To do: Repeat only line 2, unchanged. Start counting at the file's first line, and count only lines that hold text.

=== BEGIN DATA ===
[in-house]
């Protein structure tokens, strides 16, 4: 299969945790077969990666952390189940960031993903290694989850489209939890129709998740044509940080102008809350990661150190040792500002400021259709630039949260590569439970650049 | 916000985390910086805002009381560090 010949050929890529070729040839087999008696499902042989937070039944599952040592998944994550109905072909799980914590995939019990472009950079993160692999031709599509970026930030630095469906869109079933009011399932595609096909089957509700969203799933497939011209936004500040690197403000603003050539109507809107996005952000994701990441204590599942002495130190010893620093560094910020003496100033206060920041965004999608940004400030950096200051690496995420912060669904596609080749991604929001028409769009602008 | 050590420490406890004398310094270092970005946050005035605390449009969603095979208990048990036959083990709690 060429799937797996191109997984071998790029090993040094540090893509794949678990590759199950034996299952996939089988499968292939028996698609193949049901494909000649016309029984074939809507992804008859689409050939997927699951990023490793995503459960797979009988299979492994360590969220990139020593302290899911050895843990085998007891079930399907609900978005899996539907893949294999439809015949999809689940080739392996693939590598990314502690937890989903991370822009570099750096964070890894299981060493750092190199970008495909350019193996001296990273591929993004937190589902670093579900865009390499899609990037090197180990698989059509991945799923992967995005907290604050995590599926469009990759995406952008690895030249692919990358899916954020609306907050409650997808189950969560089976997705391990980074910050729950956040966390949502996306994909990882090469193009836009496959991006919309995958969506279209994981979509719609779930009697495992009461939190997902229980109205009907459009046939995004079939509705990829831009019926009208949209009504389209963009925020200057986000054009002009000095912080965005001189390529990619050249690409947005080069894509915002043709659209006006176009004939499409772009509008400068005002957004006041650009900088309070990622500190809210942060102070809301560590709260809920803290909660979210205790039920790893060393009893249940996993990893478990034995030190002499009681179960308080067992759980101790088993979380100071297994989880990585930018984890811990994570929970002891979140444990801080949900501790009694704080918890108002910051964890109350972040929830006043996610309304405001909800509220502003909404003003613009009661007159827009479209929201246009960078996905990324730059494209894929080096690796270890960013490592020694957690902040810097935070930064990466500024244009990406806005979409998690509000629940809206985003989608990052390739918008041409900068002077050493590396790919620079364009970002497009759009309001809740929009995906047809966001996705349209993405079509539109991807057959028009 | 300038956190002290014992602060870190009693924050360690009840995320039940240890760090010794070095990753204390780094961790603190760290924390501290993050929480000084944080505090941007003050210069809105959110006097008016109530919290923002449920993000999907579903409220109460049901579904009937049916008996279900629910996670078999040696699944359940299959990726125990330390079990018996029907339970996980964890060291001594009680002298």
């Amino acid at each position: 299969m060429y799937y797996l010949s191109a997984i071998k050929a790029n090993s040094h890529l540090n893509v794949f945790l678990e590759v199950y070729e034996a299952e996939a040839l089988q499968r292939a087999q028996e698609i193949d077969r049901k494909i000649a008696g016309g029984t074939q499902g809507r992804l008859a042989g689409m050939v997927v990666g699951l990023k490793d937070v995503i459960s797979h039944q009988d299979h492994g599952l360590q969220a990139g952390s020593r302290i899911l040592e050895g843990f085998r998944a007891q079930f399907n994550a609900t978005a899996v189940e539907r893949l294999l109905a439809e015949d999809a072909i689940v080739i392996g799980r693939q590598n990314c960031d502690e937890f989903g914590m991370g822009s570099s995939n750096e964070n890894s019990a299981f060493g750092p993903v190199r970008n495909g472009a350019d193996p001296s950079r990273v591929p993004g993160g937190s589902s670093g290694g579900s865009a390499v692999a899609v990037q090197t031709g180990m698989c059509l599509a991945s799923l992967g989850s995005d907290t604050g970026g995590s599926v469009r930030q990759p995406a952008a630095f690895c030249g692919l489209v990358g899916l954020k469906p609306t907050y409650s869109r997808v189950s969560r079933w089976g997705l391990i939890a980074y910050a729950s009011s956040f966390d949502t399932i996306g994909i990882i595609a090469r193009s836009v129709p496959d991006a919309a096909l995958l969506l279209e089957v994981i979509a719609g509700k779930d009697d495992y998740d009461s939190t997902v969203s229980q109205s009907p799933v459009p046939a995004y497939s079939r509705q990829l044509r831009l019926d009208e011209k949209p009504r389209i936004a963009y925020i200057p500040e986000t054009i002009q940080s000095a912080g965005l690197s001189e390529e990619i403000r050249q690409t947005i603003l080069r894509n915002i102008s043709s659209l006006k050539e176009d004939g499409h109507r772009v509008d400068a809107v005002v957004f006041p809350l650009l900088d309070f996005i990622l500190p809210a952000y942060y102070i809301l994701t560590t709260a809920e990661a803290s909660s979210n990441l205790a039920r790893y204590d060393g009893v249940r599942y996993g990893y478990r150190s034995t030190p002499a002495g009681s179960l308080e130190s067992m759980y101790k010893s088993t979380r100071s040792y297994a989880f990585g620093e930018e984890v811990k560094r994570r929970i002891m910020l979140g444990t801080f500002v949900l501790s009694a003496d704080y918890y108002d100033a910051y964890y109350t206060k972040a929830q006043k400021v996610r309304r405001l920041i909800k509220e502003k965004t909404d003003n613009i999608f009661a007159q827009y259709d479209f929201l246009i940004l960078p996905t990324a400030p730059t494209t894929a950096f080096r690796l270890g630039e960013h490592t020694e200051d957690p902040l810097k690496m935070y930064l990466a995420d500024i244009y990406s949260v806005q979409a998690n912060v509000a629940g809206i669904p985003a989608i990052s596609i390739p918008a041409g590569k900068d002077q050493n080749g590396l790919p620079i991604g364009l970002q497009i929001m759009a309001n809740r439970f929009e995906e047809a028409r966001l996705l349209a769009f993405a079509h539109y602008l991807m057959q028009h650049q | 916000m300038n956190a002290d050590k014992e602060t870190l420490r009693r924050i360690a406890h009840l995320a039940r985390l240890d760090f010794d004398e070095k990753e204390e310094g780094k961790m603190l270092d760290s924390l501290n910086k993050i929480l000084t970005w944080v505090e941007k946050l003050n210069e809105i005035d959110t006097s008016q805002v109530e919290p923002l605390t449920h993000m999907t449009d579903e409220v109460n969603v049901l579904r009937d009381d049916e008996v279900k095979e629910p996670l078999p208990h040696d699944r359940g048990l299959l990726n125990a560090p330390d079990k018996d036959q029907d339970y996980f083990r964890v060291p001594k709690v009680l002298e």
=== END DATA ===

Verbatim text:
């Protein structure tokens, strides 16, 4: 299969945790077969990666952390189940960031993903290694989850489209939890129709998740044509940080102008809350990661150190040792500002400021259709630039949260590569439970650049 | 916000985390910086805002009381560090 010949050929890529070729040839087999008696499902042989937070039944599952040592998944994550109905072909799980914590995939019990472009950079993160692999031709599509970026930030630095469906869109079933009011399932595609096909089957509700969203799933497939011209936004500040690197403000603003050539109507809107996005952000994701990441204590599942002495130190010893620093560094910020003496100033206060920041965004999608940004400030950096200051690496995420912060669904596609080749991604929001028409769009602008 | 050590420490406890004398310094270092970005946050005035605390449009969603095979208990048990036959083990709690 060429799937797996191109997984071998790029090993040094540090893509794949678990590759199950034996299952996939089988499968292939028996698609193949049901494909000649016309029984074939809507992804008859689409050939997927699951990023490793995503459960797979009988299979492994360590969220990139020593302290899911050895843990085998007891079930399907609900978005899996539907893949294999439809015949999809689940080739392996693939590598990314502690937890989903991370822009570099750096964070890894299981060493750092190199970008495909350019193996001296990273591929993004937190589902670093579900865009390499899609990037090197180990698989059509991945799923992967995005907290604050995590599926469009990759995406952008690895030249692919990358899916954020609306907050409650997808189950969560089976997705391990980074910050729950956040966390949502996306994909990882090469193009836009496959991006919309995958969506279209994981979509719609779930009697495992009461939190997902229980109205009907459009046939995004079939509705990829831009019926009208949209009504389209963009925020200057986000054009002009000095912080965005001189390529990619050249690409947005080069894509915002043709659209006006176009004939499409772009509008400068005002957004006041650009900088309070990622500190809210942060102070809301560590709260809920803290909660979210205790039920790893060393009893249940996993990893478990034995030190002499009681179960308080067992759980101790088993979380100071297994989880990585930018984890811990994570929970002891979140444990801080949900501790009694704080918890108002910051964890109350972040929830006043996610309304405001909800509220502003909404003003613009009661007159827009479209929201246009960078996905990324730059494209894929080096690796270890960013490592020694957690902040810097935070930064990466500024244009990406806005979409998690509000629940809206985003989608990052390739918008041409900068002077050493590396790919620079364009970002497009759009309001809740929009995906047809966001996705349209993405079509539109991807057959028009 | 300038956190002290014992602060870190009693924050360690009840995320039940240890760090010794070095990753204390780094961790603190760290924390501290993050929480000084944080505090941007003050210069809105959110006097008016109530919290923002449920993000999907579903409220109460049901579904009937049916008996279900629910996670078999040696699944359940299959990726125990330390079990018996029907339970996980964890060291001594009680002298």